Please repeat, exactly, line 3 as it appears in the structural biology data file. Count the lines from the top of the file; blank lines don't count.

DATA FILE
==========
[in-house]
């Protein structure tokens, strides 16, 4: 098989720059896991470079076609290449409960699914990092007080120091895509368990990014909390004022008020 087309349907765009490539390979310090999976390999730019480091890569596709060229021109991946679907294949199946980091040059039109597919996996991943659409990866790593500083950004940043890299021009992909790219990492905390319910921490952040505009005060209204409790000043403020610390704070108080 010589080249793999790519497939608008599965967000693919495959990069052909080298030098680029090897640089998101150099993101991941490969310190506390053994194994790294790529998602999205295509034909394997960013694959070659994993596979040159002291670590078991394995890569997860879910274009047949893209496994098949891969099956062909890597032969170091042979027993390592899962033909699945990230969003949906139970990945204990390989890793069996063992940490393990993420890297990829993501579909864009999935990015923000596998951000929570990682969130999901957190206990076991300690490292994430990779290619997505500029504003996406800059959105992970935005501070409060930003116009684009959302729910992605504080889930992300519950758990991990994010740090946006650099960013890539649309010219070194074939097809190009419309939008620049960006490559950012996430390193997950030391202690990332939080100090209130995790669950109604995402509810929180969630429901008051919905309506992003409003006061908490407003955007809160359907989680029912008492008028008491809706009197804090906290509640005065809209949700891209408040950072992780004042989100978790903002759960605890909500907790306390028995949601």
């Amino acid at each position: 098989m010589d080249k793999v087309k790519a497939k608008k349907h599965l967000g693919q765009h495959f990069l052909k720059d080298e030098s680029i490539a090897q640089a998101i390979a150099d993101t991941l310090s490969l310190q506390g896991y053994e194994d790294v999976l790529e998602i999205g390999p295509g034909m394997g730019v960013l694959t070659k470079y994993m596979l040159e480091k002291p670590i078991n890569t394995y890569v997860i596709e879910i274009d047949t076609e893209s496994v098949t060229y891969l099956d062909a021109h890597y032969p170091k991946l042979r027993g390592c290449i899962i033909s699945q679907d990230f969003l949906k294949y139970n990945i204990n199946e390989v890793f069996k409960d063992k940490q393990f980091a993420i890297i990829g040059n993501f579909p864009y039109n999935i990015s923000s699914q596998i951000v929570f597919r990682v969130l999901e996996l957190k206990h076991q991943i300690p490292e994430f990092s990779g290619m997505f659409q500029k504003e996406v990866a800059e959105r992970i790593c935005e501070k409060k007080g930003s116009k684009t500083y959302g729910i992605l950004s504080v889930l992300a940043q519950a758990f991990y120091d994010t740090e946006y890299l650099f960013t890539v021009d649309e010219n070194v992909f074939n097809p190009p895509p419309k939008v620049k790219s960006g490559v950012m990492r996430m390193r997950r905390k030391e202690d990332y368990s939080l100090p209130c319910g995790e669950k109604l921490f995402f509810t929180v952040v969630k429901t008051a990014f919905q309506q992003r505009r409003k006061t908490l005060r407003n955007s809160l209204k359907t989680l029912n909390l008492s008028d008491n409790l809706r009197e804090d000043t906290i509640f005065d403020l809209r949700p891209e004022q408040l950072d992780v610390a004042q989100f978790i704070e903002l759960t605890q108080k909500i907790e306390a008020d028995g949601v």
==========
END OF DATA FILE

């Amino acid at each position: 098989m010589d080249k793999v087309k790519a497939k608008k349907h599965l967000g693919q765009h495959f990069l052909k720059d080298e030098s680029i490539a090897q640089a998101i390979a150099d993101t991941l310090s490969l310190q506390g896991y053994e194994d790294v999976l790529e998602i999205g390999p295509g034909m394997g730019v960013l694959t070659k470079y994993m596979l040159e480091k002291p670590i078991n890569t394995y890569v997860i596709e879910i274009d047949t076609e893209s496994v098949t060229y891969l099956d062909a021109h890597y032969p170091k991946l042979r027993g390592c290449i899962i033909s699945q679907d990230f969003l949906k294949y139970n990945i204990n199946e390989v890793f069996k409960d063992k940490q393990f980091a993420i890297i990829g040059n993501f579909p864009y039109n999935i990015s923000s699914q596998i951000v929570f597919r990682v969130l999901e996996l957190k206990h076991q991943i300690p490292e994430f990092s990779g290619m997505f659409q500029k504003e996406v990866a800059e959105r992970i790593c935005e501070k409060k007080g930003s116009k684009t500083y959302g729910i992605l950004s504080v889930l992300a940043q519950a758990f991990y120091d994010t740090e946006y890299l650099f960013t890539v021009d649309e010219n070194v992909f074939n097809p190009p895509p419309k939008v620049k790219s960006g490559v950012m990492r996430m390193r997950r905390k030391e202690d990332y368990s939080l100090p209130c319910g995790e669950k109604l921490f995402f509810t929180v952040v969630k429901t008051a990014f919905q309506q992003r505009r409003k006061t908490l005060r407003n955007s809160l209204k359907t989680l029912n909390l008492s008028d008491n409790l809706r009197e804090d000043t906290i509640f005065d403020l809209r949700p891209e004022q408040l950072d992780v610390a004042q989100f978790i704070e903002l759960t605890q108080k909500i907790e306390a008020d028995g949601v």